Gmail’s iOS and Android apps have been updated with a new interface that makes it easier to see where your packages are in transit, and when they might arrive. The feature was announced last November, when Google said it would be arriving “in the coming weeks,” but it’s only been spotted in the wild by the likes of 9to5Google and XDA-Developers over the past couple of days. It’s unclear exactly when it went live, but the feature appears to be available now if you know where to look.
The feature is currently opt-in, making it easy to miss it if you don’t know where to look. Google’s original blog post announcing the feature had a screenshot of a prompt in the Gmail app asking if you want to turn the feature on, but for now most people are seemingly having to dig through the app’s settings to enable it. On iOS the “Package tracking” toggle can be found in the “Data privacy” menu, while on Android a toggle of the same name can be found in the “General” settings section, according to Android Police.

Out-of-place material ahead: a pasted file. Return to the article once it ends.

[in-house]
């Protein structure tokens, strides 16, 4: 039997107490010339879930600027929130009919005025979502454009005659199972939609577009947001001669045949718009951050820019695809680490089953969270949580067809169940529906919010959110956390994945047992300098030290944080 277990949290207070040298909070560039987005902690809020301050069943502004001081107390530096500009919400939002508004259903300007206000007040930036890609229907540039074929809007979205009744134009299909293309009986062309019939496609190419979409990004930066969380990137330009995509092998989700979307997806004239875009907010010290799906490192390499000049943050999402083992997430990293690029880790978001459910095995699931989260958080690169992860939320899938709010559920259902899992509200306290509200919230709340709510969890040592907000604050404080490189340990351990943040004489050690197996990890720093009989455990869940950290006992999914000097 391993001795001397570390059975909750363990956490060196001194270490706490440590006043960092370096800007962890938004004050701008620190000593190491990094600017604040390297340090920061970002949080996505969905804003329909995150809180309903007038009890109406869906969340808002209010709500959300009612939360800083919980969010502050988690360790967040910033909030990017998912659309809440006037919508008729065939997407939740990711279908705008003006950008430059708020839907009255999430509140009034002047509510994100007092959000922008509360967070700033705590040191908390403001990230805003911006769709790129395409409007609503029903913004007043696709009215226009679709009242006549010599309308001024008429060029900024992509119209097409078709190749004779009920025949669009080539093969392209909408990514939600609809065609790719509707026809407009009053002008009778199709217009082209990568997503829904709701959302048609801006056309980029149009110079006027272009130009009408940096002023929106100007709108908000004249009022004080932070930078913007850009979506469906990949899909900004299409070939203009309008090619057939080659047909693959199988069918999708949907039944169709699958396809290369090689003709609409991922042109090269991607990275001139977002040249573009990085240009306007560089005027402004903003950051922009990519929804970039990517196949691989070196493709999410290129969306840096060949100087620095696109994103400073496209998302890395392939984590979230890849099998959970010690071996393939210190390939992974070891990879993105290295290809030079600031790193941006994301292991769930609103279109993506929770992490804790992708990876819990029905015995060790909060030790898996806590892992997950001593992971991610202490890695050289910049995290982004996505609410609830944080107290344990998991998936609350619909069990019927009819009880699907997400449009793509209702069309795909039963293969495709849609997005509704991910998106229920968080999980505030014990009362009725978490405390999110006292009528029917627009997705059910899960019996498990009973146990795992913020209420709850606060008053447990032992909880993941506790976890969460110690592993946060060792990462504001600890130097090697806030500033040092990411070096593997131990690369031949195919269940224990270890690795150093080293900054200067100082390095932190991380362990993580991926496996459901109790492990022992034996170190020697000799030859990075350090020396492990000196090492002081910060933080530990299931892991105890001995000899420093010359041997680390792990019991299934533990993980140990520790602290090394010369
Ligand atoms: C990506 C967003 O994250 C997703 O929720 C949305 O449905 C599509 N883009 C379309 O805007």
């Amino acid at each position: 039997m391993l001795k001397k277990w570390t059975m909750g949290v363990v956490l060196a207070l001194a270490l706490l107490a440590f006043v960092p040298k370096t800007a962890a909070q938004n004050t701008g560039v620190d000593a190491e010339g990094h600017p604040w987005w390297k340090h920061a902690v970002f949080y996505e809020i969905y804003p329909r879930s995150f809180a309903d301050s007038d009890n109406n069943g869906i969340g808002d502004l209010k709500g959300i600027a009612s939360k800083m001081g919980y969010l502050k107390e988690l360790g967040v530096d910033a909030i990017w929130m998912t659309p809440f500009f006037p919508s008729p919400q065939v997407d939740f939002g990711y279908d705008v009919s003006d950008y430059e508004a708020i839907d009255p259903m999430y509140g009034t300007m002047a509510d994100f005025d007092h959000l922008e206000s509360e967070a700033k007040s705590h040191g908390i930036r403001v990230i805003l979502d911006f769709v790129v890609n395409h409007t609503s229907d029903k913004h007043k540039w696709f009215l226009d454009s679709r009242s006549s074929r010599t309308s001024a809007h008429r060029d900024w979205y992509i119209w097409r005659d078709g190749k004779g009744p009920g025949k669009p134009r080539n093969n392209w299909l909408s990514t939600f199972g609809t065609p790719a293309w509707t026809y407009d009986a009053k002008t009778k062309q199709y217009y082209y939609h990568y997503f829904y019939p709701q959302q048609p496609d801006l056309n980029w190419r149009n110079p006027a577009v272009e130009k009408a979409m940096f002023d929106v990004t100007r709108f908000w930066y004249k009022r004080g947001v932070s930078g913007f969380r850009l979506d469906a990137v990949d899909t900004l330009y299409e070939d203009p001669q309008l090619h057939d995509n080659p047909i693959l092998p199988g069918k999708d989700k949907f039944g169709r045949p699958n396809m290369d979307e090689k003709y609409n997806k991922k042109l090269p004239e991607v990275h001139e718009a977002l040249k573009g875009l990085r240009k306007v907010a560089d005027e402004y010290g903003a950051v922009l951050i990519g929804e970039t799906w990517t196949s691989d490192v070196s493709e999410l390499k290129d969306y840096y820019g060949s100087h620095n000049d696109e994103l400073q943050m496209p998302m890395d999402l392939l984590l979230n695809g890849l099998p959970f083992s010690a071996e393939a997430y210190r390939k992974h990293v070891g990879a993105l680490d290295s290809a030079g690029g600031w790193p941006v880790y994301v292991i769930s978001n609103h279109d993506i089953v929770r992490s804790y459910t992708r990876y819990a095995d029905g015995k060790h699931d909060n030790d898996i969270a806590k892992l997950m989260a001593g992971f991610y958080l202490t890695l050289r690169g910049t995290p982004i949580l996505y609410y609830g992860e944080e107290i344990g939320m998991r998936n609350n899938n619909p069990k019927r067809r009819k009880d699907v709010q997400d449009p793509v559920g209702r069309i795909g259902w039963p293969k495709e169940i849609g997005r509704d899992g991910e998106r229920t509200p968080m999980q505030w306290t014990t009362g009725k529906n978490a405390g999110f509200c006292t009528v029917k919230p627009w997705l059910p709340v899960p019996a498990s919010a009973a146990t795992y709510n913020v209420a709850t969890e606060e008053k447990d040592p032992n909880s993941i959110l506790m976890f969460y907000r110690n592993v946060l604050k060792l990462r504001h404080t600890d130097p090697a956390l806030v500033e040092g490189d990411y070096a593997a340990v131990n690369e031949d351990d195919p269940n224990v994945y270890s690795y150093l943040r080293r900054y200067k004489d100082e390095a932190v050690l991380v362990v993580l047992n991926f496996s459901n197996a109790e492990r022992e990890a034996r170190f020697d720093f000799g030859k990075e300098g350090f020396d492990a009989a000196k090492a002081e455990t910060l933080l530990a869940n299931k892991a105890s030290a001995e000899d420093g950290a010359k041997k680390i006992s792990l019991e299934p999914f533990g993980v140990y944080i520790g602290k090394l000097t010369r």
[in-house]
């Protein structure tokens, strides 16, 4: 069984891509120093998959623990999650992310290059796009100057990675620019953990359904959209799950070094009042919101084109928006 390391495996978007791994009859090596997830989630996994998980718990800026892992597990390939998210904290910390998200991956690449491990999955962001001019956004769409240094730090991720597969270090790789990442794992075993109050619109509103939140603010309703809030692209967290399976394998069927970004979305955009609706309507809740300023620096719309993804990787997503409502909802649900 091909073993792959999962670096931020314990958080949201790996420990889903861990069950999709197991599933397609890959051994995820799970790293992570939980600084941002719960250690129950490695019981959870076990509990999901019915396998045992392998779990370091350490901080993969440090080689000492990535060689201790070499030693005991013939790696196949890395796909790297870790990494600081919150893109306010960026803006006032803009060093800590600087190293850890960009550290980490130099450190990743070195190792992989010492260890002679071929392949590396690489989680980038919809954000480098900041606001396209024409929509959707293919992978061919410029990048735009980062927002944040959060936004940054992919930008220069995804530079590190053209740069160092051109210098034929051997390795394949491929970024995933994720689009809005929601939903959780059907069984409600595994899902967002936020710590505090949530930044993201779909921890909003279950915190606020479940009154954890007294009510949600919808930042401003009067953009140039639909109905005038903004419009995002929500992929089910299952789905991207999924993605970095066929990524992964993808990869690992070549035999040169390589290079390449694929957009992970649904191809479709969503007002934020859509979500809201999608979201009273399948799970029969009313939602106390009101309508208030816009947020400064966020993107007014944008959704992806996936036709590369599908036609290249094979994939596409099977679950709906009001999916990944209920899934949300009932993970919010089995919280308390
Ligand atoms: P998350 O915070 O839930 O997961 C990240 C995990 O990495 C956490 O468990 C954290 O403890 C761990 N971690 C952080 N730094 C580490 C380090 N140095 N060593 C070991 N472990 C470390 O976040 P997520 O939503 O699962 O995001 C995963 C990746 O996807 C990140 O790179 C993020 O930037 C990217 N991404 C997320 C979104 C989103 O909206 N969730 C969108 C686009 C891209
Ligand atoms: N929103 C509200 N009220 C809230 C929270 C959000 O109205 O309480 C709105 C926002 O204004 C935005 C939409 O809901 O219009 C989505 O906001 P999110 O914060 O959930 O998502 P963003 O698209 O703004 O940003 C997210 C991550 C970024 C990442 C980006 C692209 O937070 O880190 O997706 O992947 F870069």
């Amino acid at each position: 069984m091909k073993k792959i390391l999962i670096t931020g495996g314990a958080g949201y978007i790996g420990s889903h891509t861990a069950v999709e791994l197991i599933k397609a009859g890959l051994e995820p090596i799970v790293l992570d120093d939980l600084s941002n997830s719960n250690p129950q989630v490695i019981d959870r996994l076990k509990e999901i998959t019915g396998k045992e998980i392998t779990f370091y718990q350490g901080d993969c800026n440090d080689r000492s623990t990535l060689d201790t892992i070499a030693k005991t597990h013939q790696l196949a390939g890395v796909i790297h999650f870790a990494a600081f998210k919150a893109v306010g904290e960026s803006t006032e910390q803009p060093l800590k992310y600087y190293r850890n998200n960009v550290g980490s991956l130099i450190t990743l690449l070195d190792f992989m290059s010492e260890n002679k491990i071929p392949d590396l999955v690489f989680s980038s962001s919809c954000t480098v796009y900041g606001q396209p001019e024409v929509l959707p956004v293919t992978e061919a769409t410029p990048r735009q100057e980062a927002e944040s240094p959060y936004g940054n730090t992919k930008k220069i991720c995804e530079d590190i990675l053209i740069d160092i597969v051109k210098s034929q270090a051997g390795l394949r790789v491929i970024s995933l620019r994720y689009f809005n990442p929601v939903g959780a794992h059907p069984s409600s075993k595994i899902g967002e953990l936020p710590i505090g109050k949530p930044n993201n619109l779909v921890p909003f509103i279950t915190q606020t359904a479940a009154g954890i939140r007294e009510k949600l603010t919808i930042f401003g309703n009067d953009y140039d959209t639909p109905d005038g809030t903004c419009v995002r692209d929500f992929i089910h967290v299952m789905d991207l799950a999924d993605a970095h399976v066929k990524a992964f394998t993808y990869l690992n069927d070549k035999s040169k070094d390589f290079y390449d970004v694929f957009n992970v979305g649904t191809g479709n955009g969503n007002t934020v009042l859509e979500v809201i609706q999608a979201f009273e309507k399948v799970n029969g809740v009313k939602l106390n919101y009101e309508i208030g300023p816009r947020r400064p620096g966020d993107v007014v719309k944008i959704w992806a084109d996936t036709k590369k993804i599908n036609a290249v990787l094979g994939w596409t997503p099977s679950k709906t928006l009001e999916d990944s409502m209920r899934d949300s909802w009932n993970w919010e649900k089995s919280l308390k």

Sure enough, when I enabled the feature in Gmail’s iOS app I could see the new delivery tracking interface for a recent eBay purchase which was shipped via UPS. The new interface highlights when the item was delivered in the main Gmail inbox screen, and provides a more detailed view when I tap into the email itself. In contrast, the old interface shows no tracking info in the main inbox view (beyond what a retailer might include in an email’s subject line), and I have to tap a hyperlink in the email to see tracking information.
The feature doesn’t appear to be supported across all delivery services. Although it’s working for me in the UK with an order shipped by UPS, it doesn’t appear to be appearing for a similar UK-based order shipped via French-headquartered delivery company DPD, or for an order to my Netherlands-based colleague via Dutch courier PostNL. Google previously said that the interface would be supported by “most major US shipping carriers.”
Still, when it works Gmail’s new package tracking feature is a neat little feature, and turning it on seems like a no-brainer.